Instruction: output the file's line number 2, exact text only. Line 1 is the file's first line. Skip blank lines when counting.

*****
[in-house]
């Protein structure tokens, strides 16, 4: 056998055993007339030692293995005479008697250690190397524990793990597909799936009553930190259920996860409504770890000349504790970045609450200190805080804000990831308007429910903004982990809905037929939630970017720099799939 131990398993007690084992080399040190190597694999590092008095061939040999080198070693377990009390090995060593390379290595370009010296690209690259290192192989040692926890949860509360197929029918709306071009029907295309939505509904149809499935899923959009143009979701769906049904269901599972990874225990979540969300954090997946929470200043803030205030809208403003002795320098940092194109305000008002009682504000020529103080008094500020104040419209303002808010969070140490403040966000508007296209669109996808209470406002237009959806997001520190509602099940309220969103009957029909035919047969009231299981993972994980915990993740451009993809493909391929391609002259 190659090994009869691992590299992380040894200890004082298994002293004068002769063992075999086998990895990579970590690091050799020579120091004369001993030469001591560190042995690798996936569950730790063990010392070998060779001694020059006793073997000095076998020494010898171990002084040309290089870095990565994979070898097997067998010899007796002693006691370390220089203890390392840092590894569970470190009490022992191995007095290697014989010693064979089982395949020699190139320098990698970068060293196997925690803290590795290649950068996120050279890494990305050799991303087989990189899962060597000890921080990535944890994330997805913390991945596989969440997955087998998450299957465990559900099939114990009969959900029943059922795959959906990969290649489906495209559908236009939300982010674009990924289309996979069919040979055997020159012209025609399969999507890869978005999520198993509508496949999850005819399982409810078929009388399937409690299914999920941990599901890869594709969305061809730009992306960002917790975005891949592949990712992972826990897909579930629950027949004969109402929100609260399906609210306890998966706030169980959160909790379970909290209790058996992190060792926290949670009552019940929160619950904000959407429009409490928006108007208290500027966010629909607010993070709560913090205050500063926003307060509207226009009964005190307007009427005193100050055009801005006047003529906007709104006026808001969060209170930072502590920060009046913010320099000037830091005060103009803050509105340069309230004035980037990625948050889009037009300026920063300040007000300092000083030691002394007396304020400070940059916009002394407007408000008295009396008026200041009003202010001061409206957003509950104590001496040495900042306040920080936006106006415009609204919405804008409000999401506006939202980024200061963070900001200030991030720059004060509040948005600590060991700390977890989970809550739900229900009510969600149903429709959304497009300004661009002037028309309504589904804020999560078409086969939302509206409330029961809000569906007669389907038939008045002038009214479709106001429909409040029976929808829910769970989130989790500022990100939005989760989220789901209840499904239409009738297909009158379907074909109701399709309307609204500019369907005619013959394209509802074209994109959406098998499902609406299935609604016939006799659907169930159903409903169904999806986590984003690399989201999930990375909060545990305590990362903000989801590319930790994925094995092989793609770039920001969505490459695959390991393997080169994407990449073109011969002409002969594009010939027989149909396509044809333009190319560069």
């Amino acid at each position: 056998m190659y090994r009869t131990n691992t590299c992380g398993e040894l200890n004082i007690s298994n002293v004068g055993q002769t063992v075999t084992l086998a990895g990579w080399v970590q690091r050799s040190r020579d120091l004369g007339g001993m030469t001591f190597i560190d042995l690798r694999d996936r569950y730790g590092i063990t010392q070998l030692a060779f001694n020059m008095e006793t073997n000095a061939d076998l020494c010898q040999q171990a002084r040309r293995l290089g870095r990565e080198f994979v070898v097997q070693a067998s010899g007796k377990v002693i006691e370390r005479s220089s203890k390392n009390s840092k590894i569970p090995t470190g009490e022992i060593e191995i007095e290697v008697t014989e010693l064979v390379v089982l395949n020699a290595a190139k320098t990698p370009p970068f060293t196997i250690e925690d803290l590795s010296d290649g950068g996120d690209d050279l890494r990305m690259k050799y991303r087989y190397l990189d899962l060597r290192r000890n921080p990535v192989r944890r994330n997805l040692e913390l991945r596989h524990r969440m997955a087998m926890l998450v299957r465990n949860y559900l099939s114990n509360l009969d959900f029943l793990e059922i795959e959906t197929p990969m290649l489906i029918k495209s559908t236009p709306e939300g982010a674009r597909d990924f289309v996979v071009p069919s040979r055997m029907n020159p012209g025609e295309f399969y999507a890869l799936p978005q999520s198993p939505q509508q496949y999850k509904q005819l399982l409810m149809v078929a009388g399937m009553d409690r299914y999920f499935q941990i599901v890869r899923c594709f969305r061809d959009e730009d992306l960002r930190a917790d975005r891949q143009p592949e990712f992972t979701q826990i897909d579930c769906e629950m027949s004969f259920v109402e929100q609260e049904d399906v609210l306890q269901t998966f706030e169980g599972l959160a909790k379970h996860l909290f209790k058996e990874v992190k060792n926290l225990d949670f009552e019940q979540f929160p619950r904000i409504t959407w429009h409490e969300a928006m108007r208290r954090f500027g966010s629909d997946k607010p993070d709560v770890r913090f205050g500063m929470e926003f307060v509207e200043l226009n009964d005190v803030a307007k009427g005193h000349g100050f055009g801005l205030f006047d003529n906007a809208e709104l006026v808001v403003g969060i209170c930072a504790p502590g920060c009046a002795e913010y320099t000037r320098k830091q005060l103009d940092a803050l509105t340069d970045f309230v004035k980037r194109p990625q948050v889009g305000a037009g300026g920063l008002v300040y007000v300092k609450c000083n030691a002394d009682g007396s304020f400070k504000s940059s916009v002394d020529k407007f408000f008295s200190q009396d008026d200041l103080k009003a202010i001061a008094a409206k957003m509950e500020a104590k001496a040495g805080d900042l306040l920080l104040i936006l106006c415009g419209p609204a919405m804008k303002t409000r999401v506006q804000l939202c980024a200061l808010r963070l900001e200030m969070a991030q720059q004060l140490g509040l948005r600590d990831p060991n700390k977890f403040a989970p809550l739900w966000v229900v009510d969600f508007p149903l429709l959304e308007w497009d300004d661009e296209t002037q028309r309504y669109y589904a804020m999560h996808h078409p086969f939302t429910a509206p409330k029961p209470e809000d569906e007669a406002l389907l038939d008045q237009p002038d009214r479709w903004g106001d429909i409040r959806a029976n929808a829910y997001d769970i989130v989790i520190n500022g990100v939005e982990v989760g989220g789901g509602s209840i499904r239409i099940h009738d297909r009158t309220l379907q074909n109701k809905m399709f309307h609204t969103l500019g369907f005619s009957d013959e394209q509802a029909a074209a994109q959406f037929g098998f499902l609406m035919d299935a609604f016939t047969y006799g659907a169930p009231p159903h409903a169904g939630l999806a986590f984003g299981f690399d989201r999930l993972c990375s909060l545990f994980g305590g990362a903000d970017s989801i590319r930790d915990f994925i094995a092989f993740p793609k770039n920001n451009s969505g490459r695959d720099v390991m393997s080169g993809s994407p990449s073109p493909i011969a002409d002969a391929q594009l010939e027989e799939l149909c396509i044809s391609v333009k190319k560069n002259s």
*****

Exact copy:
């Protein structure tokens, strides 16, 4: 056998055993007339030692293995005479008697250690190397524990793990597909799936009553930190259920996860409504770890000349504790970045609450200190805080804000990831308007429910903004982990809905037929939630970017720099799939 131990398993007690084992080399040190190597694999590092008095061939040999080198070693377990009390090995060593390379290595370009010296690209690259290192192989040692926890949860509360197929029918709306071009029907295309939505509904149809499935899923959009143009979701769906049904269901599972990874225990979540969300954090997946929470200043803030205030809208403003002795320098940092194109305000008002009682504000020529103080008094500020104040419209303002808010969070140490403040966000508007296209669109996808209470406002237009959806997001520190509602099940309220969103009957029909035919047969009231299981993972994980915990993740451009993809493909391929391609002259 190659090994009869691992590299992380040894200890004082298994002293004068002769063992075999086998990895990579970590690091050799020579120091004369001993030469001591560190042995690798996936569950730790063990010392070998060779001694020059006793073997000095076998020494010898171990002084040309290089870095990565994979070898097997067998010899007796002693006691370390220089203890390392840092590894569970470190009490022992191995007095290697014989010693064979089982395949020699190139320098990698970068060293196997925690803290590795290649950068996120050279890494990305050799991303087989990189899962060597000890921080990535944890994330997805913390991945596989969440997955087998998450299957465990559900099939114990009969959900029943059922795959959906990969290649489906495209559908236009939300982010674009990924289309996979069919040979055997020159012209025609399969999507890869978005999520198993509508496949999850005819399982409810078929009388399937409690299914999920941990599901890869594709969305061809730009992306960002917790975005891949592949990712992972826990897909579930629950027949004969109402929100609260399906609210306890998966706030169980959160909790379970909290209790058996992190060792926290949670009552019940929160619950904000959407429009409490928006108007208290500027966010629909607010993070709560913090205050500063926003307060509207226009009964005190307007009427005193100050055009801005006047003529906007709104006026808001969060209170930072502590920060009046913010320099000037830091005060103009803050509105340069309230004035980037990625948050889009037009300026920063300040007000300092000083030691002394007396304020400070940059916009002394407007408000008295009396008026200041009003202010001061409206957003509950104590001496040495900042306040920080936006106006415009609204919405804008409000999401506006939202980024200061963070900001200030991030720059004060509040948005600590060991700390977890989970809550739900229900009510969600149903429709959304497009300004661009002037028309309504589904804020999560078409086969939302509206409330029961809000569906007669389907038939008045002038009214479709106001429909409040029976929808829910769970989130989790500022990100939005989760989220789901209840499904239409009738297909009158379907074909109701399709309307609204500019369907005619013959394209509802074209994109959406098998499902609406299935609604016939006799659907169930159903409903169904999806986590984003690399989201999930990375909060545990305590990362903000989801590319930790994925094995092989793609770039920001969505490459695959390991393997080169994407990449073109011969002409002969594009010939027989149909396509044809333009190319560069």